Historically, sending money abroad has been considered to be an arduous and expensive task, exemplified by never-ending chains of middlemen, manual paperwork, and hidden charges. Money transfer operators (MTO) can be defined as financial companies engaged in cross-border transfer of funds using either their internal system or access to another cross-border banking network. As a whole, international money transfer is a large and competitive industry.
We are witnessing exponential growth in the international money transfer market, with global cash flows creating lucrative opportunities not only for banks and traditional companies, but also financial technology firms. Developments in the industry over the past couple of years means that individuals and even small-to-mid-sized companies can now enjoy faster, cheaper, and value-added foreign money transfer services. Banks and governments have traditionally held a monopoly over institutional foreign exchange, but this is rapidly changing.
A few decades ago, making a cross-border payment was a bureaucratic obstacle course. Inexplicable charges at both ends and long transfer times were common. However, costs have been falling as a result of healthier competition and due to pressure from the G20 and United Nations to lower costs for senders. This has resulted in fees for transfers declining year-on-year since 2008. These bodies pay particular attention and effort to the remittance services market due to its popularity with low-wage workers and the role remittances play in economic development in emerging markets.
What is more, a new study by Juniper Research has found that the global domestic money transfer transaction value will exceed $3.5 trillion by 2024, up from $1.8 trillion in 2019. Data from the study suggests that both online and mobile channels are achieving strong growth, with fintech disruptors and market incumbents rapidly gaining traffic. Certainly, much of this growth will be at the expense of unofficial remittances, such as funds with travelling family members rather than established formal remittance channels.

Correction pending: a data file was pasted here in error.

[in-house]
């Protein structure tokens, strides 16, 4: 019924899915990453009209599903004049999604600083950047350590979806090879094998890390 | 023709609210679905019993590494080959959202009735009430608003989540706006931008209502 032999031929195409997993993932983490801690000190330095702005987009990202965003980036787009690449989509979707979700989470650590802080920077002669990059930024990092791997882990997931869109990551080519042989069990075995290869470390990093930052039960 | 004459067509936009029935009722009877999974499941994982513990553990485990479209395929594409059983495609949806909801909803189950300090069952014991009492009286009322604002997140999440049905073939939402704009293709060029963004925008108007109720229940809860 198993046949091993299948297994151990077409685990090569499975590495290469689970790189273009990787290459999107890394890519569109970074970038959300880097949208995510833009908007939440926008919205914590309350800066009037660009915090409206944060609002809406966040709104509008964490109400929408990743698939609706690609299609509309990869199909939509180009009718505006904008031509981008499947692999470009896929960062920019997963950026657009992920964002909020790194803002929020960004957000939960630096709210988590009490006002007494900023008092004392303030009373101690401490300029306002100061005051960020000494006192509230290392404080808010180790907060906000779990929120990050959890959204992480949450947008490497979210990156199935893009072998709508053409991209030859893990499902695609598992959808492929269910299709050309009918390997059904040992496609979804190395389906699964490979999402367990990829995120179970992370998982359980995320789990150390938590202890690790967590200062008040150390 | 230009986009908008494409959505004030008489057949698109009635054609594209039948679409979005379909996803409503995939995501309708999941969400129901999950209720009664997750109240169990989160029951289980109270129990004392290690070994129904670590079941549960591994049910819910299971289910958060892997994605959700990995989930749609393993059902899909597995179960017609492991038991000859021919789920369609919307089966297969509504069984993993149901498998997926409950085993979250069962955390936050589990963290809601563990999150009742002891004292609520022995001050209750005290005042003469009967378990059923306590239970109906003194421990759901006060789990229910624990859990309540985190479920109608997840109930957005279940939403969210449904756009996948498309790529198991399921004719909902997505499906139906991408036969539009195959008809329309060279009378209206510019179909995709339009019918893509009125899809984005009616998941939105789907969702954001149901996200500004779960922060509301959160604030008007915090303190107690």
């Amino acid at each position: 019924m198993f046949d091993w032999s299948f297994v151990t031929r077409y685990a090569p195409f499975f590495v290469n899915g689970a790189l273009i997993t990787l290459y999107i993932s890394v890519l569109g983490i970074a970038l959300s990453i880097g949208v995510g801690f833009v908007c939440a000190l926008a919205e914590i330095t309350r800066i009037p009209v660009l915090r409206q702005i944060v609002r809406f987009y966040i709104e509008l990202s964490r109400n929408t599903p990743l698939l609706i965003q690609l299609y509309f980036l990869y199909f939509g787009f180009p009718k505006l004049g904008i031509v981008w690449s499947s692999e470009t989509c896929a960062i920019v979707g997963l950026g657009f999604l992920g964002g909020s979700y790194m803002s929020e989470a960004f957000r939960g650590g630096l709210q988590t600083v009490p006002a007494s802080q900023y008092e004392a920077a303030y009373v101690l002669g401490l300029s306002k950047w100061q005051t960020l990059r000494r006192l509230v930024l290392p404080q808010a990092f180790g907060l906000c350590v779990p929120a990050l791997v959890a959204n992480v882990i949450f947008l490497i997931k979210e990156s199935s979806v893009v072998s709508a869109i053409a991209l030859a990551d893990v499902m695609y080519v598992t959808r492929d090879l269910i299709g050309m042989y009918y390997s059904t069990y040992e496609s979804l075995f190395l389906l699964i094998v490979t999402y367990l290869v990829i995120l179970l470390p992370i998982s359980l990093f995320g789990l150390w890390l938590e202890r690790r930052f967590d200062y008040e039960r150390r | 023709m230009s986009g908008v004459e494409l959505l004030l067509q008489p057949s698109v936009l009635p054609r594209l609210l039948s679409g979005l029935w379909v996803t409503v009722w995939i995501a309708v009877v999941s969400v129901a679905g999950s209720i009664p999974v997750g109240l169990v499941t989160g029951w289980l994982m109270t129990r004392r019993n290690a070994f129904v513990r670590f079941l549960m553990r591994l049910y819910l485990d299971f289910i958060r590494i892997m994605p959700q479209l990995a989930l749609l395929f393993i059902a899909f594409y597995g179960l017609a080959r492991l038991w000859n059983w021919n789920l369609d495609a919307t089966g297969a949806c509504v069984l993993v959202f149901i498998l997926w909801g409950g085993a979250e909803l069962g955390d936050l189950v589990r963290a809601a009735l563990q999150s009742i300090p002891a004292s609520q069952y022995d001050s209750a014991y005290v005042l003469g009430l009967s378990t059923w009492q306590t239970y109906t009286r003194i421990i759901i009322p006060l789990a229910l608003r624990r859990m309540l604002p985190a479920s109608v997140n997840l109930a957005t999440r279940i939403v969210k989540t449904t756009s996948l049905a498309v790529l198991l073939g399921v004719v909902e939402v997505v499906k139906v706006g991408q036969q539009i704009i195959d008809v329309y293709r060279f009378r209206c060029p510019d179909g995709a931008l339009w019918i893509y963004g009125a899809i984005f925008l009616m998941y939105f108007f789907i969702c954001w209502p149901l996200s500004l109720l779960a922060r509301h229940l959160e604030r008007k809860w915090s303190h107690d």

Indeed, banks are facing the highest pressure to reduce fees, as they are the most expensive remittance providers, with an average cost (World Bank Q3 2017) of 11% compared to MTOs at 6.1%. Traditional providers are compelled to match the pace of MTOs and offer greater transparency and value to anyone needing to get money from A to B. It is clear that new players are eclipsing old, expensive ways of sending money overseas and this is increasing levels of competition. In particular, fintech start-ups are using fees as tangible differentiators to position against incumbents.
Mobile is a major catalyst for innovation in developing countries, which lack a trustworthy banking infrastructure. Juniper Research’s findings suggest that the mobile channel will account for 68% percent of transaction volume in 2024; up from 63 percent in 2019, with this dominance primarily due to the superior app-based experiences available on mobile, rising interoperability of mobile money solutions and competitive pricing form app-based disruptors.
Overall, MTOs dominate the market when it comes to remittances. Western Union, the largest MTO by dollar volume traded, has more than double the market share of its nearest competitor, UAE Exchange. The USA is the country that sends the most money, India receives the most money and China has the most even balance between sending and receiving. As the international money transfer industry develops and shows signs of maturing, players who once won customers purely on a price for a single payment are now having to expand their offerings to compete with one another.
In conclusion, more and more people are depending on the remittances of their relatives abroad. Over the past five years, competition in the money transfer space has intensified as more fintech start-ups, as well as bigger corporate players enter the field. As open banking pushes for greater transparency when moving funds across borders and makes switching to a new provider easier, big banks are no longer firmly in control.